If you shopped at The Home Depot® store using your credit or debit card, your account information could be in the hands of hackers and may even be for sale online.
The Home Depot released details of its investigation into the hacking of its payment systems, warning customers that payment card data for those who shopped at Home Depot stores in the United States and Canada between April and September 2014 has been compromised by hackers.
The company says is was first made aware of the data breach on Sept. 2 when its banking partners and law enforcement notified the retailer of unusual activity related to its payment systems. Since then the company’s IT security team has worked with security firms, banking partners and the Secret Service to investigate how hackers got in and determine the magnitude of payment and customer data stolen.
They found that hackers used a unique, custom malware to target Home Depot payment terminals. The company has since closed off the hackers’ entry point and eliminated the malware from its systems. The cyber attack exposed payment card information for an estimated 56 million unique payment cards. It does not appear that hackers obtained debit card PINs or bank information for those paying by check.
According to The Detroit Free Press, payment card information stolen during the Home Depot data breach might already be for sale on “carding sites,” black market websites where stolen payment card data is bought and sold by thieves.
Card data from sales at retail stores in Mexico, and online at HomeDepot.com and HomeDepot.ca were not affected by the data breach.
“We apologize to our customers for the inconvenience and anxiety this has caused, and want to reassure them that they will not be liable for fraudulent charges,” said Frank Blake, chairman and CEO. “From the time this investigation began, or guiding principle has been to put our customers first, and we will continue to do so.”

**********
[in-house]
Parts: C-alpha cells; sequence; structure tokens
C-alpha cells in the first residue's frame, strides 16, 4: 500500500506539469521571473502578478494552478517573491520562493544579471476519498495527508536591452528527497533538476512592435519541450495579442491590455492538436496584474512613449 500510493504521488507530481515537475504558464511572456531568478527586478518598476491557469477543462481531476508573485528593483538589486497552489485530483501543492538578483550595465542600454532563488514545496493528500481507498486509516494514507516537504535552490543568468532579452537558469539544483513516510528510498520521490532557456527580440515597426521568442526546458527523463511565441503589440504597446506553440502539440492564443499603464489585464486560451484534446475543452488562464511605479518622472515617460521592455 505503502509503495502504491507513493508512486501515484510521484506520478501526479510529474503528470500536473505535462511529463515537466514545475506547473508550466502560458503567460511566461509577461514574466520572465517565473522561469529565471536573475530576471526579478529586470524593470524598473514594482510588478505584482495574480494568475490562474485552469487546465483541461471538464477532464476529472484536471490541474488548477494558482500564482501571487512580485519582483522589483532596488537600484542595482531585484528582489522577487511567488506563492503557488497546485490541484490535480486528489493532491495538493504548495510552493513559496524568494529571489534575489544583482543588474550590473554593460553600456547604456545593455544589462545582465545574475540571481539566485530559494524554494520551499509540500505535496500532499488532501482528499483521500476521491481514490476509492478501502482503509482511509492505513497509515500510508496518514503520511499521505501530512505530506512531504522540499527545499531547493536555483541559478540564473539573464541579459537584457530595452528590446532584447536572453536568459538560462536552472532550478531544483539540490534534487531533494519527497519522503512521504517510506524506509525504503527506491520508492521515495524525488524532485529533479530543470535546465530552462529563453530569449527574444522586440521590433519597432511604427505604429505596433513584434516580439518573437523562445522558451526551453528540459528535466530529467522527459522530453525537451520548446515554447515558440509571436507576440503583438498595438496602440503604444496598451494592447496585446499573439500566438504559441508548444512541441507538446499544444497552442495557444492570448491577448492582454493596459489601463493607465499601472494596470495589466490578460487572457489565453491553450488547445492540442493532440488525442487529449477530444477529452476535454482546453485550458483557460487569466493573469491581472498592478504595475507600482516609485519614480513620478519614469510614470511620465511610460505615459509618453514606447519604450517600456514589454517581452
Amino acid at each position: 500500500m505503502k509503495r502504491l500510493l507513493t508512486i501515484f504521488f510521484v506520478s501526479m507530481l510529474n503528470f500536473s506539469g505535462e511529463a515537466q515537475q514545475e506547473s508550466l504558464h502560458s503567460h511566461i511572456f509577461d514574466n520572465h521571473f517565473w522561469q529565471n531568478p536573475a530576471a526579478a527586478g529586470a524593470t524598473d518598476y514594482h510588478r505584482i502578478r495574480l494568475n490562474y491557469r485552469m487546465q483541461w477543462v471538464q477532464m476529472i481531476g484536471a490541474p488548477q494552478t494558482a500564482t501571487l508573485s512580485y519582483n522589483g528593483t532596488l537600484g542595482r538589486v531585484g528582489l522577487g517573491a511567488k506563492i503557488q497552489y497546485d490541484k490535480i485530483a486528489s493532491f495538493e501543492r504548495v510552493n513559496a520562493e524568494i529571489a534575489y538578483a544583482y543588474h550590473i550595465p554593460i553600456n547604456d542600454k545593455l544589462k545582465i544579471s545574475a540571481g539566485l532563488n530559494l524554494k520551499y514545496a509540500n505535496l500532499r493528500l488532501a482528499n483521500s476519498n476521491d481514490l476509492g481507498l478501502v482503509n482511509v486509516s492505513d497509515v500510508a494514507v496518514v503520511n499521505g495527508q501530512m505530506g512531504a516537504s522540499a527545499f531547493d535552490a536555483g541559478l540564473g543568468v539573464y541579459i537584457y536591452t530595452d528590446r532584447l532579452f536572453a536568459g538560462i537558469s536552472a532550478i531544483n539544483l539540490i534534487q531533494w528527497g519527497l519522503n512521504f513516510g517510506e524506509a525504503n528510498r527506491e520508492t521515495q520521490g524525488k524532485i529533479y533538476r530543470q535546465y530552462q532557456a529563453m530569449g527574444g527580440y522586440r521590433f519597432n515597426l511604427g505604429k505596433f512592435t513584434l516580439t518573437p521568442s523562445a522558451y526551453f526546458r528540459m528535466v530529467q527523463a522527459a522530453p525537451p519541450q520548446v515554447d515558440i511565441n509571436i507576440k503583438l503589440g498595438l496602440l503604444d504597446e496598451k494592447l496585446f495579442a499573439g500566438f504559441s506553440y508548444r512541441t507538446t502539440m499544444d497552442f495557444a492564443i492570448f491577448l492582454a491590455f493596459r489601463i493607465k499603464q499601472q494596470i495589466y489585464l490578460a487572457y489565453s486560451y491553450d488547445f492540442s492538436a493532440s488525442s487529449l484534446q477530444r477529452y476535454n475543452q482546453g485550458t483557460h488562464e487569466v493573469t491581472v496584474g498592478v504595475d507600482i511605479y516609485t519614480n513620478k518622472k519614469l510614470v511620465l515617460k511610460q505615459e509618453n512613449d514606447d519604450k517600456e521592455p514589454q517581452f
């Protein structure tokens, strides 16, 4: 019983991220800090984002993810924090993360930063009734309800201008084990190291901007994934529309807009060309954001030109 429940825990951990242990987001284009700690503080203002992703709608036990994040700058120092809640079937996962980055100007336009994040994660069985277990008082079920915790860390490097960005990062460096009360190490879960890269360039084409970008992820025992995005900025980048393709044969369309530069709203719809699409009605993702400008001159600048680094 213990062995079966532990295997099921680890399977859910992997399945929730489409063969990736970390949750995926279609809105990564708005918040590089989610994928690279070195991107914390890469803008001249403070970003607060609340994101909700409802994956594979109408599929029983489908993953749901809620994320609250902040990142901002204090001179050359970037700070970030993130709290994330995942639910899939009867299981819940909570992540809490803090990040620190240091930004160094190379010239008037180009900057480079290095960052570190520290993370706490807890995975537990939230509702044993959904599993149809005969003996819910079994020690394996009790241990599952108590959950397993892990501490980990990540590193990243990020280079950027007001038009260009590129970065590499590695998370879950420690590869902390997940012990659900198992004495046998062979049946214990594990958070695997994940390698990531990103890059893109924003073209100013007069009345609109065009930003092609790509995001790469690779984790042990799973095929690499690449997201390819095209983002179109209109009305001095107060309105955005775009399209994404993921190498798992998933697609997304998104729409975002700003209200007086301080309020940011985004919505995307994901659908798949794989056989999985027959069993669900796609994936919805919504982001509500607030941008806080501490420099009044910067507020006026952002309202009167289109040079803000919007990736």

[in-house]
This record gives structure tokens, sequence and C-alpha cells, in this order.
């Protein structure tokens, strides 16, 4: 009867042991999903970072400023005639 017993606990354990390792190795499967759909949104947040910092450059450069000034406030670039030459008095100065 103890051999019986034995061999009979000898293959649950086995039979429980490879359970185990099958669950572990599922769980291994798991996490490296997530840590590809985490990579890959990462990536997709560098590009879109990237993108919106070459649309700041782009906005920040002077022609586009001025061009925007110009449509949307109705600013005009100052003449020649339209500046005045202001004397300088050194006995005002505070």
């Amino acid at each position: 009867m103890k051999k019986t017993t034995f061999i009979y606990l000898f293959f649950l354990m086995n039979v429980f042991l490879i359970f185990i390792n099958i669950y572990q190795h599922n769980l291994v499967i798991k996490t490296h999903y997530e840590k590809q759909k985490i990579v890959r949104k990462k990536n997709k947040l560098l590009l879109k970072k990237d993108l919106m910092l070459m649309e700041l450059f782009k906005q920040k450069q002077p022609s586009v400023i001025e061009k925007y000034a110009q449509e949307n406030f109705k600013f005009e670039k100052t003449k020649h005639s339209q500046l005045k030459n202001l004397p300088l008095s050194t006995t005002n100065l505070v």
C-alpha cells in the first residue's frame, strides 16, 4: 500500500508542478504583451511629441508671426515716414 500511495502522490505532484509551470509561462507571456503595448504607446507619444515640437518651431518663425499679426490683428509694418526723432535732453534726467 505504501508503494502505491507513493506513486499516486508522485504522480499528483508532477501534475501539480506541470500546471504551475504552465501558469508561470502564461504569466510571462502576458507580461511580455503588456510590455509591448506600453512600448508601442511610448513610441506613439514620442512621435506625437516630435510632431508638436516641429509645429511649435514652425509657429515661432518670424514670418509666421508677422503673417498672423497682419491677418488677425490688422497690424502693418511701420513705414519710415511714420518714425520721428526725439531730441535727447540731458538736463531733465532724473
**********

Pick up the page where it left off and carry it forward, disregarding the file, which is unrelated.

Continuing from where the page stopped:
Card issuers or The Home Depot will be responsible for any fraudulent charges on customer cards. Consumers should review credit reports and payment card statements carefully, and immediately report any fraudulent charges to the financial institution that issued the card.
The company also told consumers to be alert for phone calls or emails that offer identity theft protection but are really phishing schemes designed to steal your information. Consumers should not click on links in emails. They should go directly to the Home Depot website or credit monitoring website by typing the web address in their browser.
Former employees are critical of Home Depot’s computer security practices and warned the company’s systems were vulnerable, reports the New York Times.
In a release, the company says it was already in the process of launching new security measures that provide enhanced encryption of payment data at point of sale checkouts in the company’s U.S. stores. The implementation began in January 2014 and was finished in U.S. stores on Sept. 13, 2014, with completion in Canadian stores slated for early 2015.
The Home Depot is offering a free identity protection and credit monitoring services to customers impacted by the data breach. HomeDepot.com has resources to help customers enroll in these programs or they may call 1-800-466-3337.